As a father of three School-aged children who participate in extracurricular programs, I can appreciate the value of repetition. Whether it's the opening stretch routine at tae kwon do or performing scales during each piano lesson, those recurring activities develop muscle memory that allows the body and brain to perform on autopilot eventually. The same holds true in education, where concepts like spaced repetition--a technique that increases intervals of time between reviews of previously learned material--to help a student master the information, are becoming ubiquitous.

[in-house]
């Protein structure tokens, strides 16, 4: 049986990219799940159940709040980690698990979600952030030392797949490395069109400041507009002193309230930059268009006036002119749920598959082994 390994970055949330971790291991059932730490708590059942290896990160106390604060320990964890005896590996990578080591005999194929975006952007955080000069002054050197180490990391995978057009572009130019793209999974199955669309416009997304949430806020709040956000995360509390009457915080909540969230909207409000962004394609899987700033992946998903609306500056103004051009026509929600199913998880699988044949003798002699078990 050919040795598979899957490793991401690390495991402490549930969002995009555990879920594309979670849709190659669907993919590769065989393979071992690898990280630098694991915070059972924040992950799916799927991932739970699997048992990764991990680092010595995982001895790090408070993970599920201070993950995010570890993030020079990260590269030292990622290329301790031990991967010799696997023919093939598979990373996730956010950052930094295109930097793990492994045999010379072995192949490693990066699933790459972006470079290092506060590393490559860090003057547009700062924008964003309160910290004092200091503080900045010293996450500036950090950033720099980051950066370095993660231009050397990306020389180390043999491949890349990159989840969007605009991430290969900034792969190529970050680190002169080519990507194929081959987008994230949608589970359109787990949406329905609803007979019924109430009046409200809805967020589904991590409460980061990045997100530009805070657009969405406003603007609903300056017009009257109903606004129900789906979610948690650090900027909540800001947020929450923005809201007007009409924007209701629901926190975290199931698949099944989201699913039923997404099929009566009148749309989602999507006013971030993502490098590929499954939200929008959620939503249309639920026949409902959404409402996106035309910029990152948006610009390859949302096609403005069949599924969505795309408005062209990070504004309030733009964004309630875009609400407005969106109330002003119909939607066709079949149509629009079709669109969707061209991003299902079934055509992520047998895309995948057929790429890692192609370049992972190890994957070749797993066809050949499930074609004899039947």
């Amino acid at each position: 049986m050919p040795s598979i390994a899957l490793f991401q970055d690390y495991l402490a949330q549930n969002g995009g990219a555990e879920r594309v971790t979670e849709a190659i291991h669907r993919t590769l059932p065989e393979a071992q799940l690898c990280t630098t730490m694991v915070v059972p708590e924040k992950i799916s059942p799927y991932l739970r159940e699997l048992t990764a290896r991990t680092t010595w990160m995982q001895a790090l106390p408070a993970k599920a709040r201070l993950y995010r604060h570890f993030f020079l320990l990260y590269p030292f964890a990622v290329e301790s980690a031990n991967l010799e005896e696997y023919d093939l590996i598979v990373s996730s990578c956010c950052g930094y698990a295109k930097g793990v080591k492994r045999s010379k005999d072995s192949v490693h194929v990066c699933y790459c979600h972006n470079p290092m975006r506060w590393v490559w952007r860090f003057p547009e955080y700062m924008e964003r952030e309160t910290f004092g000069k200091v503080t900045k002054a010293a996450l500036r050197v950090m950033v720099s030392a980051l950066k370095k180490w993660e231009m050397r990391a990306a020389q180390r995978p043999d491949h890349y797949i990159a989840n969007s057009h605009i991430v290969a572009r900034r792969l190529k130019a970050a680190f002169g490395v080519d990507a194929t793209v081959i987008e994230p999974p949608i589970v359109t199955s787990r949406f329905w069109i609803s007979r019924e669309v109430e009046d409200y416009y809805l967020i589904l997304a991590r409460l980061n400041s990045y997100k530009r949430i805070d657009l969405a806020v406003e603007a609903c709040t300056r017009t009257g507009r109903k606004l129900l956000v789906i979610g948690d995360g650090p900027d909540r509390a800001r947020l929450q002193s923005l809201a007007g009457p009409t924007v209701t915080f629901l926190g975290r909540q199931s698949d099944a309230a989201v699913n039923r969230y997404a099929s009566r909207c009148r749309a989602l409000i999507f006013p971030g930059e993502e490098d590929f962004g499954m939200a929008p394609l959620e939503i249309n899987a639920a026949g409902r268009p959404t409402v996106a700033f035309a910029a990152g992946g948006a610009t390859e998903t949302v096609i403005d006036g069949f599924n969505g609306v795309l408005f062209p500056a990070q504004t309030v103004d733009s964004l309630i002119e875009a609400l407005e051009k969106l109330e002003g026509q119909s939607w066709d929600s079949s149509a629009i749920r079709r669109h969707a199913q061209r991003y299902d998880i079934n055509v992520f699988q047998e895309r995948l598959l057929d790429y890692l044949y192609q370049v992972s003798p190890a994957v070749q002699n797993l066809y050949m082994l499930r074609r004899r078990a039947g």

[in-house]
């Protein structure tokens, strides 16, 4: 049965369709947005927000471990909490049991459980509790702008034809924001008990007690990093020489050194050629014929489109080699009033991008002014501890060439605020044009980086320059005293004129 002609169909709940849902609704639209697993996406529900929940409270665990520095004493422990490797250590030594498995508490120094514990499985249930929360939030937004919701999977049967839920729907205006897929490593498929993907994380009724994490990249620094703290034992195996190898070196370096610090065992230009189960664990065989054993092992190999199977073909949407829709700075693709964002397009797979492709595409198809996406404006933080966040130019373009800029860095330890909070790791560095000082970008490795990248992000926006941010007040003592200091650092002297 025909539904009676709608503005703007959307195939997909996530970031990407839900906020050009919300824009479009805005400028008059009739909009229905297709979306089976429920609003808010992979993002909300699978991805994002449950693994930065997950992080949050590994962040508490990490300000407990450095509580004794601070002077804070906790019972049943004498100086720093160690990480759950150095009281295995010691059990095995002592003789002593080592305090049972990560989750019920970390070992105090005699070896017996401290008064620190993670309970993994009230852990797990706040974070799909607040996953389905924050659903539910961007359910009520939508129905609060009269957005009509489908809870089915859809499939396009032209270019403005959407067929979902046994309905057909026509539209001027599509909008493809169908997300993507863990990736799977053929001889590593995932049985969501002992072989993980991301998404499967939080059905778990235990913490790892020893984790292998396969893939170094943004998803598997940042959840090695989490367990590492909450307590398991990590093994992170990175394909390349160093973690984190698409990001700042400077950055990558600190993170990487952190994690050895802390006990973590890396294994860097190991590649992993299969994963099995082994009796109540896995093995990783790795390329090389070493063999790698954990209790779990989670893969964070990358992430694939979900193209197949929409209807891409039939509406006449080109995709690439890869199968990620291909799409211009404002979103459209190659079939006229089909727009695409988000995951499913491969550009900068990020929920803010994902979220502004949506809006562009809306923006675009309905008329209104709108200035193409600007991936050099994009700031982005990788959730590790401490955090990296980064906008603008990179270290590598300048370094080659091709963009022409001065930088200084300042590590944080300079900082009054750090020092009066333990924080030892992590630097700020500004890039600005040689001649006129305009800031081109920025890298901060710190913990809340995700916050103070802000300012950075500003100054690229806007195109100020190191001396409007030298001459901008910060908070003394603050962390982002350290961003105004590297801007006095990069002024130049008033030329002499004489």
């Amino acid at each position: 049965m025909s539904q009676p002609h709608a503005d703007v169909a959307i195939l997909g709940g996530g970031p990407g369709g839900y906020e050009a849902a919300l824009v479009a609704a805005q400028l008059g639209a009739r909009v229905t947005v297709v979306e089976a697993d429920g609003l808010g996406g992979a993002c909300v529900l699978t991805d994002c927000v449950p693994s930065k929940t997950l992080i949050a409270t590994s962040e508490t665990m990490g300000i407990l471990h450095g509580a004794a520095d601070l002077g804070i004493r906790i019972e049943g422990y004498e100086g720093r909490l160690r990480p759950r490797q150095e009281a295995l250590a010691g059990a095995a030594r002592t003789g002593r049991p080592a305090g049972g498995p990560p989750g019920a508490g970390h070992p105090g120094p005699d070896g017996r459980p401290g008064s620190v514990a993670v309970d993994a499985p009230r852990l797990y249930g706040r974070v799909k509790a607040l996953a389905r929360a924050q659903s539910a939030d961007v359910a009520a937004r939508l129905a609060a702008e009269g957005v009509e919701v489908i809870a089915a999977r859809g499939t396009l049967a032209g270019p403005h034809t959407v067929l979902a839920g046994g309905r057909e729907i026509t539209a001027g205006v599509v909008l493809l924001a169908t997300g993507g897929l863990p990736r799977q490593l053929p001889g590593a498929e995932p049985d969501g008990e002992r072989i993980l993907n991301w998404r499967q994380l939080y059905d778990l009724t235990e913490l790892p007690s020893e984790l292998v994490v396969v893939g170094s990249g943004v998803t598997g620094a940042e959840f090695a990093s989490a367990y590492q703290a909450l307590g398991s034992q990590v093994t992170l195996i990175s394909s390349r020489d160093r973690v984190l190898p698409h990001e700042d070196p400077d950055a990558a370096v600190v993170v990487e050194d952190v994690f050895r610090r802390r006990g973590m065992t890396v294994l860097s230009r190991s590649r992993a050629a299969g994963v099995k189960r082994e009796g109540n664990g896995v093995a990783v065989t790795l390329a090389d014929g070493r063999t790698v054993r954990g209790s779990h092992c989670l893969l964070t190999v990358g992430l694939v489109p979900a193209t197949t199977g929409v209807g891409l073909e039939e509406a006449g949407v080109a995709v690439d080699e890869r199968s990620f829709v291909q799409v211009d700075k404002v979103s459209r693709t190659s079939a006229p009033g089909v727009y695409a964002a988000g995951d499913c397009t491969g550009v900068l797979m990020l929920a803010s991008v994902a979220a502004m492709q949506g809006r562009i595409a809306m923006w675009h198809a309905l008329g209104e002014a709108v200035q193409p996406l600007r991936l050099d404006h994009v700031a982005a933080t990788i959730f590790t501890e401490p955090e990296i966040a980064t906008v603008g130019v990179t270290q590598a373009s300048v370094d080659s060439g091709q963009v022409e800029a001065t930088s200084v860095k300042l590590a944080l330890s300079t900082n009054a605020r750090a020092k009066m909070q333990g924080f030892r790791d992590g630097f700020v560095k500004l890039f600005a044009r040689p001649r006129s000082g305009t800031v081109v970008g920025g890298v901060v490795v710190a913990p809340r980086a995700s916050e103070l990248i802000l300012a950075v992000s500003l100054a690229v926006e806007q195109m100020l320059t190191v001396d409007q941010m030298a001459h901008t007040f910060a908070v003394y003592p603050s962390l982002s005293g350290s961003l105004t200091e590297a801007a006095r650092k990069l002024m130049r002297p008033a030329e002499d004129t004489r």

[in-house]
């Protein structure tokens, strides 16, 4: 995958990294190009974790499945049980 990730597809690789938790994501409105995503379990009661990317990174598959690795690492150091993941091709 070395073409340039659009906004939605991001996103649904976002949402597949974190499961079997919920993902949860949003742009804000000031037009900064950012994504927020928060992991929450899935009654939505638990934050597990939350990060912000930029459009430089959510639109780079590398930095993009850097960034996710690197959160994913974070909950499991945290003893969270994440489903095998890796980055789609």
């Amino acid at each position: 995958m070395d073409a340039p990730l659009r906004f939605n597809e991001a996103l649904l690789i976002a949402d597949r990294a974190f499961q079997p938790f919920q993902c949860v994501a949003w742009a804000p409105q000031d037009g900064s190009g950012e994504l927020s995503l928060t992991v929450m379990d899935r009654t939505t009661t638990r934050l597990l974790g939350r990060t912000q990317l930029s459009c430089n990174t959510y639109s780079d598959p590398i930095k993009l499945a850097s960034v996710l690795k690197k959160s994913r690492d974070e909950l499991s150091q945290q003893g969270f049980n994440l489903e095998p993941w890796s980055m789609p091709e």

For decades, repetition has been a widely employed tactic within marketing and advertising, as evidenced by that TV commercial shown 10 times during a football game, or the flyer I get in the mail every month about switching to Verizon Fios for my Internet, cable and phone. Marketing guru Dan Kennedy has long been a proponent of sequential marketing and recurring contact, based on the fact that people tend to have short attention spans and are forgetful. "Most business people 'miss the boat' by failing to maintain frequent contact with their customers," he blogged recently. "There is a need to stay on the top of your customer's consciousness--after all, out of sight; out of mind."